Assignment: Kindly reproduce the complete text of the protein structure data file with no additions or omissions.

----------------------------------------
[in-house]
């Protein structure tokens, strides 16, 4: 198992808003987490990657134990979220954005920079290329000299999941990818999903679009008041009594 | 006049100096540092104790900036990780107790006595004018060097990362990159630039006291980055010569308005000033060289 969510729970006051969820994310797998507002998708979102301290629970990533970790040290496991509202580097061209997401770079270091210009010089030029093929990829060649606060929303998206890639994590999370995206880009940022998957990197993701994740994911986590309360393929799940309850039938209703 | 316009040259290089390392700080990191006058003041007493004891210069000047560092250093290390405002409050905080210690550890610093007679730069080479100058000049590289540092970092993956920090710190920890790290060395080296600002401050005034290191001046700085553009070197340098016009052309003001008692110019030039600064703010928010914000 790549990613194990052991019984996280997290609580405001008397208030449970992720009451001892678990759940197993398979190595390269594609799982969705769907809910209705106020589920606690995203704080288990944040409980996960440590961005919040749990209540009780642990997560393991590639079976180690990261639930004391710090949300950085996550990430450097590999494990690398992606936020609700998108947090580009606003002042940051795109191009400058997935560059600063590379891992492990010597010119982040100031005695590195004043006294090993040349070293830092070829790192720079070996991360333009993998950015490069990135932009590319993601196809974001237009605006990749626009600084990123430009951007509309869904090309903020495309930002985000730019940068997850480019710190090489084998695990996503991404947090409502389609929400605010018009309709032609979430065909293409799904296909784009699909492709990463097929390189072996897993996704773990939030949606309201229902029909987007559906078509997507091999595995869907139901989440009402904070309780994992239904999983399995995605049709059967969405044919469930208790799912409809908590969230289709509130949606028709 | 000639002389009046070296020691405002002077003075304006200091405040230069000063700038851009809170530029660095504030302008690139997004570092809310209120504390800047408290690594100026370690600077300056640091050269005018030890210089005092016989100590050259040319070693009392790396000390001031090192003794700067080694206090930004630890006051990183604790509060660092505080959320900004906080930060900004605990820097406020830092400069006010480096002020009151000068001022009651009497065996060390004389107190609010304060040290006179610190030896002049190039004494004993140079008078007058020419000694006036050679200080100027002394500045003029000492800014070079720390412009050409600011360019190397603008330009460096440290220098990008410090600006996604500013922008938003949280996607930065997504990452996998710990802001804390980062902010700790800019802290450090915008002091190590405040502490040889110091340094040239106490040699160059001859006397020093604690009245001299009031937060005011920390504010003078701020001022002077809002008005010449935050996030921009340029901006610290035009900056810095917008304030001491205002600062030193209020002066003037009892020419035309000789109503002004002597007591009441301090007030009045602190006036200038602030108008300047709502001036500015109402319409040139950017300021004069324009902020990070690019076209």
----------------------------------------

[in-house]
């Protein structure tokens, strides 16, 4: 198992808003987490990657134990979220954005920079290329000299999941990818999903679009008041009594 | 006049100096540092104790900036990780107790006595004018060097990362990159630039006291980055010569308005000033060289 969510729970006051969820994310797998507002998708979102301290629970990533970790040290496991509202580097061209997401770079270091210009010089030029093929990829060649606060929303998206890639994590999370995206880009940022998957990197993701994740994911986590309360393929799940309850039938209703 | 316009040259290089390392700080990191006058003041007493004891210069000047560092250093290390405002409050905080210690550890610093007679730069080479100058000049590289540092970092993956920090710190920890790290060395080296600002401050005034290191001046700085553009070197340098016009052309003001008692110019030039600064703010928010914000 790549990613194990052991019984996280997290609580405001008397208030449970992720009451001892678990759940197993398979190595390269594609799982969705769907809910209705106020589920606690995203704080288990944040409980996960440590961005919040749990209540009780642990997560393991590639079976180690990261639930004391710090949300950085996550990430450097590999494990690398992606936020609700998108947090580009606003002042940051795109191009400058997935560059600063590379891992492990010597010119982040100031005695590195004043006294090993040349070293830092070829790192720079070996991360333009993998950015490069990135932009590319993601196809974001237009605006990749626009600084990123430009951007509309869904090309903020495309930002985000730019940068997850480019710190090489084998695990996503991404947090409502389609929400605010018009309709032609979430065909293409799904296909784009699909492709990463097929390189072996897993996704773990939030949606309201229902029909987007559906078509997507091999595995869907139901989440009402904070309780994992239904999983399995995605049709059967969405044919469930208790799912409809908590969230289709509130949606028709 | 000639002389009046070296020691405002002077003075304006200091405040230069000063700038851009809170530029660095504030302008690139997004570092809310209120504390800047408290690594100026370690600077300056640091050269005018030890210089005092016989100590050259040319070693009392790396000390001031090192003794700067080694206090930004630890006051990183604790509060660092505080959320900004906080930060900004605990820097406020830092400069006010480096002020009151000068001022009651009497065996060390004389107190609010304060040290006179610190030896002049190039004494004993140079008078007058020419000694006036050679200080100027002394500045003029000492800014070079720390412009050409600011360019190397603008330009460096440290220098990008410090600006996604500013922008938003949280996607930065997504990452996998710990802001804390980062902010700790800019802290450090915008002091190590405040502490040889110091340094040239106490040699160059001859006397020093604690009245001299009031937060005011920390504010003078701020001022002077809002008005010449935050996030921009340029901006610290035009900056810095917008304030001491205002600062030193209020002066003037009892020419035309000789109503002004002597007591009441301090007030009045602190006036200038602030108008300047709502001036500015109402319409040139950017300021004069324009902020990070690019076209």